We’re pleased to bring to you a guest post by our former blogger Rajiv Choudhry, discussing why it is not in a defendant’s best interests to agree to a confidentiality club arrangement in a SEP litigation.
Rajiv is a practicing advocate based in New Delhi. He specialises in IP law, with a focus on high – technology and patent law. His core IP interest areas are the intersection of technology and IP, Indian IP policy, innovation, and telecommunications patents. His previous posts on the blog can be viewed here.
SEPs and Confidentiality Clubs: No Compatibility With Each Other
Rajiv Kumar Choudhry
Recently, there was a post on the blog regarding merits of confidentiality clubs to standard essential patent (SEP) litigation. When I read it, my view was that the confidentiality clubs being applied to a defendant in a SEP litigation was highly problematic and the same was not suited for the defendant: the very basis for using confidentiality clubs to share information in SEP litigation was highly questionable and should be challenged by a defendant.
This post concludes that it is not in a defendant’s best interests to agree to a confidentiality club arrangement in SEP litigation and provides several reasons for the same.
Having observed and being part of multiple patent litigations in India and elsewhere, I view a patent infringement trial as an ordeal. Patent litigation anywhere across the globe is the domain of the right holder, and if I might add, of one with deep pockets.
It is easily observable in any patent litigation that there is a basic minimum economic qualification. Right at the outset of the lis between parties, one element that has nothing to do with competing claims, is introduced. This element is the financial strength: ability to endure trial. This element is extremely important. A generalization can be made that a conclusive decision after going through a full trial, including evidence, expert witnesses, etc. is possible only in the case where both parties are evenly matched or are economic equals. This might be seen currently in Europe where several big-ticket SEP litigations involving vehicles are underway and both parties are evenly placed (Readers may be interested to go through the summary of the ongoing litigation between patent owners and vehicle manufacturers such as Diamler etc.).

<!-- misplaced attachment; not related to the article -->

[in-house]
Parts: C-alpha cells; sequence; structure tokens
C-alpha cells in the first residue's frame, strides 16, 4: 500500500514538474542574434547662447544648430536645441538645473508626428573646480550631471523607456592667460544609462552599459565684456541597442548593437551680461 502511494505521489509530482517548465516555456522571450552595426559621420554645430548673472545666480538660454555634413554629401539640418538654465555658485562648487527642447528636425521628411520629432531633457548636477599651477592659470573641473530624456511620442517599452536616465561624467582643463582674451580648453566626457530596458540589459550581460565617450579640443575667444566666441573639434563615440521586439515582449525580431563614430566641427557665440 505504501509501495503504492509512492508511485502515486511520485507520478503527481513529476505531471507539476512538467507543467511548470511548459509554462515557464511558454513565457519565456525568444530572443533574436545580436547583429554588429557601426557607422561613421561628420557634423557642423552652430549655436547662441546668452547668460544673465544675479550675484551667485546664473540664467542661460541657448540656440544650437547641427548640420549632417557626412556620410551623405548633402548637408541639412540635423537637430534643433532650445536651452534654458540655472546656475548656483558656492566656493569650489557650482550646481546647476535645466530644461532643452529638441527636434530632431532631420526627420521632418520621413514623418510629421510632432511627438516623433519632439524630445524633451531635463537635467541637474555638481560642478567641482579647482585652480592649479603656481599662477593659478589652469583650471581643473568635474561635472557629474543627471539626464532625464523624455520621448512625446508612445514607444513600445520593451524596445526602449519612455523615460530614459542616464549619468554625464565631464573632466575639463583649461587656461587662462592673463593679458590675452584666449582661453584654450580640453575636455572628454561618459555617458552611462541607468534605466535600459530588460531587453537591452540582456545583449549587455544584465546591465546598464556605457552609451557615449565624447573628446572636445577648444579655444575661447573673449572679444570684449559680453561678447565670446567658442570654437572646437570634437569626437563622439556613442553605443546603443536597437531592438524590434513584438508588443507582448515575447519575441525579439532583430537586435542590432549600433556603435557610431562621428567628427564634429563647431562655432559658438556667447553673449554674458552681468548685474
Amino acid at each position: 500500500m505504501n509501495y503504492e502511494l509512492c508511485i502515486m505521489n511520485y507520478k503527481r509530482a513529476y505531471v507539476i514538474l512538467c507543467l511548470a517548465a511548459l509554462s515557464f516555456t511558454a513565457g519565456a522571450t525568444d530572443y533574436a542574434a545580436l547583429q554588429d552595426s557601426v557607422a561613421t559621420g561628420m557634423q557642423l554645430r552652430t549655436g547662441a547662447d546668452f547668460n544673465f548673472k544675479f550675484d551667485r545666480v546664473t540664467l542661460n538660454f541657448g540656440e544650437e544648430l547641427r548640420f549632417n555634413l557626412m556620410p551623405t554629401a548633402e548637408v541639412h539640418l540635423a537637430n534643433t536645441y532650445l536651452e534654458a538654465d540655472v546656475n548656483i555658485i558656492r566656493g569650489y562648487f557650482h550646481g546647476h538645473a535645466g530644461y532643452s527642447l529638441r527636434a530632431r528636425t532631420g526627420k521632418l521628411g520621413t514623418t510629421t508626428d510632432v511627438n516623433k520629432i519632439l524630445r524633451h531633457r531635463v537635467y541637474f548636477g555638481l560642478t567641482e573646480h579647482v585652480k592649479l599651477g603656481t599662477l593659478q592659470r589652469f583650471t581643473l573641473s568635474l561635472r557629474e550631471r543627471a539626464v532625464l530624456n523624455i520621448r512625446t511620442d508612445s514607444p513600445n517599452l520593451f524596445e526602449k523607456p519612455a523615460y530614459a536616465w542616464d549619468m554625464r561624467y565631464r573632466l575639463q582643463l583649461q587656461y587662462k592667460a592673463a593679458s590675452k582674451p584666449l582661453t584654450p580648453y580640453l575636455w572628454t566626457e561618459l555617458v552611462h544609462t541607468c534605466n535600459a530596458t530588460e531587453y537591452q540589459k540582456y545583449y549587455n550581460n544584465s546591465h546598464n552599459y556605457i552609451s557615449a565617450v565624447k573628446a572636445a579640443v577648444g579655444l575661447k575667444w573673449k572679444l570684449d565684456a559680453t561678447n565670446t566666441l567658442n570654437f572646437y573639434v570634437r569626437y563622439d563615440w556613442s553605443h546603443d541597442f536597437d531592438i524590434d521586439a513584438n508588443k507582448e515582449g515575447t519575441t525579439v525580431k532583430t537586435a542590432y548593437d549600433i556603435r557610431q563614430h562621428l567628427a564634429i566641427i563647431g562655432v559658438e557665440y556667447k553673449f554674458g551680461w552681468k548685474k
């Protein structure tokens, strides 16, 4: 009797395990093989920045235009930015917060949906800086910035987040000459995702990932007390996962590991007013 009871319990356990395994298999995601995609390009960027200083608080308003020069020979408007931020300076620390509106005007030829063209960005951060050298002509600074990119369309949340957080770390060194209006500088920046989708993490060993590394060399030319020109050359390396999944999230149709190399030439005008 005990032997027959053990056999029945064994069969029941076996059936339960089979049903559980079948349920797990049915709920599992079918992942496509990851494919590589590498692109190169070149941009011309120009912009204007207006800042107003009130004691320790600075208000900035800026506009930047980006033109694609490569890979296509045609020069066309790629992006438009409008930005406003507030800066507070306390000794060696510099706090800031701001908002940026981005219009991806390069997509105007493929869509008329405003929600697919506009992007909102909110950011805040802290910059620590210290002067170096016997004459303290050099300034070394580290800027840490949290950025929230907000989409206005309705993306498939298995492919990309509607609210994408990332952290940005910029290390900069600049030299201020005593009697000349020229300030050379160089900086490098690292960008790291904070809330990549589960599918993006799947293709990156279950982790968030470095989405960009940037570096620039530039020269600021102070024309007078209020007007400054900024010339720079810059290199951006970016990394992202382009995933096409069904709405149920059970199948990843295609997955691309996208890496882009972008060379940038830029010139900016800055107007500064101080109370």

One can also observe from past cases, that if a smaller party decides to defend, he may win at law, but still lose business. If he capitulates and settles, he sacrifices his independence, his competitive position, and in all probability some part of his patent position as well. It is immaterial whether the bigger party has dubious patents/ vice versa. The results to the competitive system and the independent judicial system are the same.
It is essential to recognize that when a patent suit is decided, something more than the respective rights of the litigants is involved. A patent infringement suit is predominantly a problem in public interest – it is in the public interest that the patent system finds its justification – and a problem in the relation between economic law and technology. The rights of the litigants are embraced within the public interest at issue and dependent upon it for the exceptional character of the rights contested.
For a SEP litigation, it is even more lop-sided. This is because in SEP litigation, it is not general competition in the market. Rather, it is competition for the market. The more entrenched a standard is, the more power a SEP owner has. Those that give examples of multiple businesses operating in the same market (where SEPs are implicated) mistake the presence of multiple players as a healthy sign. However, they are not comparing the right market and make multiple logical fallacies: mistake cause for effect, confuse between apples and oranges, etc. Just because there are 10 handset brands does not mean it is a healthy market. If one looks closely, all 10 brands are based on the same standard and all 10 have to approach the SEP owner for a license. There is no competition here as the market is already locked in into a particular standard. Just think, what other cellular standard are any of your phonebook contacts using today? Hint: They all use some form of LTE (Long Term Evolution)/ 4G technology as it is popularly known. You don’t even buy a phone because it is LTE compliant: you buy it because of other reasons, such as price etc.
The way I see it, confidentiality clubs are used as a sword by the right holder. And the defendant can’t even claim use of the same information as shield. Let me give some background to put things in perspective. In any confidentiality club, confidential information is sought to be confined to a limited set of people – some from the plaintiff/ some from the defendant. And, ostensibly the purpose is so that the defendant can make an informed commercial choice. That is almost never the case.